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Those look really cool but what happens when you break the blade, it's all one piece with the blade not detachable. And if your using a dynalite blade it's just a matter of time.


You maybe interested in a new oar Sawyer has called the square top. It is has laminate fir core with a graphite wrap. I doubt Whitewater West has them in stock yet, but I am sure they can order them. DRE has them on their website, but not sure if they are stocking them yet:
http://downriverequip.com/index.php/oars-paddles/sawyer-oars/sawyer-square-top-dynelite-oar.html
http://downriverequip.com/index.php/oars-paddles/sawyer-oars/sawyer-square-top-dynelite-oar.html
 

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I too have used Gull oars and used the Sawyer composite oars for this year's Grand trip. They were not as light as the wood laminate oars, but felt pretty light in the hands due to the counterbalancing. These oars do sink. The removable blades are very susceptible to breaking off - a friend at Canyon REO told me that almost every rental comes back with a blade broken off.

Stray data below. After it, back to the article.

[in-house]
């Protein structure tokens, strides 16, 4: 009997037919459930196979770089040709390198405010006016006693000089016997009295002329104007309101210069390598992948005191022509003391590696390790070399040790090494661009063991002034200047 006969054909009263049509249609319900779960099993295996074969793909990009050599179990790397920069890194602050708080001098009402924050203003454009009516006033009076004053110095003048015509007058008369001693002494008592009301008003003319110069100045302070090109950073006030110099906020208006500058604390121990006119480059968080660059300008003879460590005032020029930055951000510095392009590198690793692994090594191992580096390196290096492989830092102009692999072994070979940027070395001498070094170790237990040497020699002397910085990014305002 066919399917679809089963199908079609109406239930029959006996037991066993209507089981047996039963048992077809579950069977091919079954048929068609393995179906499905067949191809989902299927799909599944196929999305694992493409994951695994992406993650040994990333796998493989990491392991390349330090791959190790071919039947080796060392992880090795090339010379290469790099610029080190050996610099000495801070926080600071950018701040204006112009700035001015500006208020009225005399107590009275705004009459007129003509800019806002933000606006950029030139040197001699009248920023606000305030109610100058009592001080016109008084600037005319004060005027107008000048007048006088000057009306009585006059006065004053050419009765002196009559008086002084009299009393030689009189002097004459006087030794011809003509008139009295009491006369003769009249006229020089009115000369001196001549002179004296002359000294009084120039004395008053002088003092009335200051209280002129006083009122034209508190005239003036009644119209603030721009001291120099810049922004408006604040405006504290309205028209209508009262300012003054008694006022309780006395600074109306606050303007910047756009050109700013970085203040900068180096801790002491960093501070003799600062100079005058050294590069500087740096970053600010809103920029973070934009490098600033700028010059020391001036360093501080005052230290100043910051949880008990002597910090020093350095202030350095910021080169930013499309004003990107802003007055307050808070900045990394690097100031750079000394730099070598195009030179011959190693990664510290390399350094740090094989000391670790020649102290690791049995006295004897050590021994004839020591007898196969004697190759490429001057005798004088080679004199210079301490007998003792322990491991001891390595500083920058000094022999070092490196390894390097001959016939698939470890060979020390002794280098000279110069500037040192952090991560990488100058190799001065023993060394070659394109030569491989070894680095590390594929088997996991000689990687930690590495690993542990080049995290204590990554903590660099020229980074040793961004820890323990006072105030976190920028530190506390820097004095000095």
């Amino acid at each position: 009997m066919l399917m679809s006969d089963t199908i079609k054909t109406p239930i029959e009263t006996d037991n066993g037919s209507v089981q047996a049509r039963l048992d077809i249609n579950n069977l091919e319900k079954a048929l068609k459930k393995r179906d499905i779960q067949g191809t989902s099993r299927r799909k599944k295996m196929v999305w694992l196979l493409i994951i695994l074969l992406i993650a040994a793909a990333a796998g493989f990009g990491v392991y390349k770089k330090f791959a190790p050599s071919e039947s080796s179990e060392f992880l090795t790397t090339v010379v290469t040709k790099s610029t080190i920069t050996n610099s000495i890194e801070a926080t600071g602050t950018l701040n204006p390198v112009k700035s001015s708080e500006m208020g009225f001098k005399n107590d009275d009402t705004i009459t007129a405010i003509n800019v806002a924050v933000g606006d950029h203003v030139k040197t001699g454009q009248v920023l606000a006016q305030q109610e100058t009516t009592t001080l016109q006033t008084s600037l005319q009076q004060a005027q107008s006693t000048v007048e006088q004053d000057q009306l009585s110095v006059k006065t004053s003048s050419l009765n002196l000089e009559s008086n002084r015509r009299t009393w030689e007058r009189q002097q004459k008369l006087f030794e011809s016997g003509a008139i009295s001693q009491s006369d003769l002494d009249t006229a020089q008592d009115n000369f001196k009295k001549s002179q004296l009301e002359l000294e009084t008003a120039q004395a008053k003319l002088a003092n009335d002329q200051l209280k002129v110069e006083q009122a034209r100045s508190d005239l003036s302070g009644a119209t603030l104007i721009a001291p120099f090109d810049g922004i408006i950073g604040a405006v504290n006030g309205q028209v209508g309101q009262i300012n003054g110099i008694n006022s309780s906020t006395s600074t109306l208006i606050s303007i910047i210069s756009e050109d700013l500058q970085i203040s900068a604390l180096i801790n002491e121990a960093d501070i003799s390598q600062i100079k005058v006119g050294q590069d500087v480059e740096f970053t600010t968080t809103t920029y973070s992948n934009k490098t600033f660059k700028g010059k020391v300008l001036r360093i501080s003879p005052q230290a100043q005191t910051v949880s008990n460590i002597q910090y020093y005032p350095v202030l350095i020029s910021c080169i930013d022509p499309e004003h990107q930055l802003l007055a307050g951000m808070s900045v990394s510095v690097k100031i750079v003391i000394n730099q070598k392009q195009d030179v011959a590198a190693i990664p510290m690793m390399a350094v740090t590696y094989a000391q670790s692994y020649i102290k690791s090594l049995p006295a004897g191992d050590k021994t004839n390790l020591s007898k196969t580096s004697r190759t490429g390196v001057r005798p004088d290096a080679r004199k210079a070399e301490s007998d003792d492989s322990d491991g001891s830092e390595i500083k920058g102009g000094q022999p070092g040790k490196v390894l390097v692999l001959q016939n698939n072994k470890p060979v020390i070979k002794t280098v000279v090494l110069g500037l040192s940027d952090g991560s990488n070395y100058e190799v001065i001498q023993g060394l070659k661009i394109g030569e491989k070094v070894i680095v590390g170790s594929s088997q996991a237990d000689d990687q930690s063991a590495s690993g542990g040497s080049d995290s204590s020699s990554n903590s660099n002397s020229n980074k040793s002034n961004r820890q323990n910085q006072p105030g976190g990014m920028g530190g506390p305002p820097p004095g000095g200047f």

I would recommend checking out the laminate Sawyer Lite oars, sold on NRS. They seem like a lighter, much nicer oar than the Sawyer composite. No offense to anyone who prefers the Sawyers, I just don't see why so many people buy these pieces....
 

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Discussion Starter #10
Good points Randaddy. More to consider. All in all, I'm having a hard time deciding I need anything but the Smokers, which cover all bases. I did have some Sawyer S/P lights for a time. Actually had a pair of those and pair of Smokers on a 14 Adventurer and tried both. Found the Smokers pulled better, but certainly are heavier. Good to share the experience. Graci.
 

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So BCJ, did choose some oars? I am thinking about what set to get, I am looking at sawyer smokers and the sawyer square top with dynelite blades, or the clavey wood ash oars. I like that these oars float.
I have some 25+ year old gull solid wood oars that I use for spares and are different lengths due to being cut down and beat up over the years. I put the gull oars on and rowed them this weekend for the first time in a long time and they felt so much nicer than the carisles I've gotten used to, Id like to use the mismatched gulls and make the carisles spares, never really knew what I was missing, anyway..... now Id like to get some real nice oars.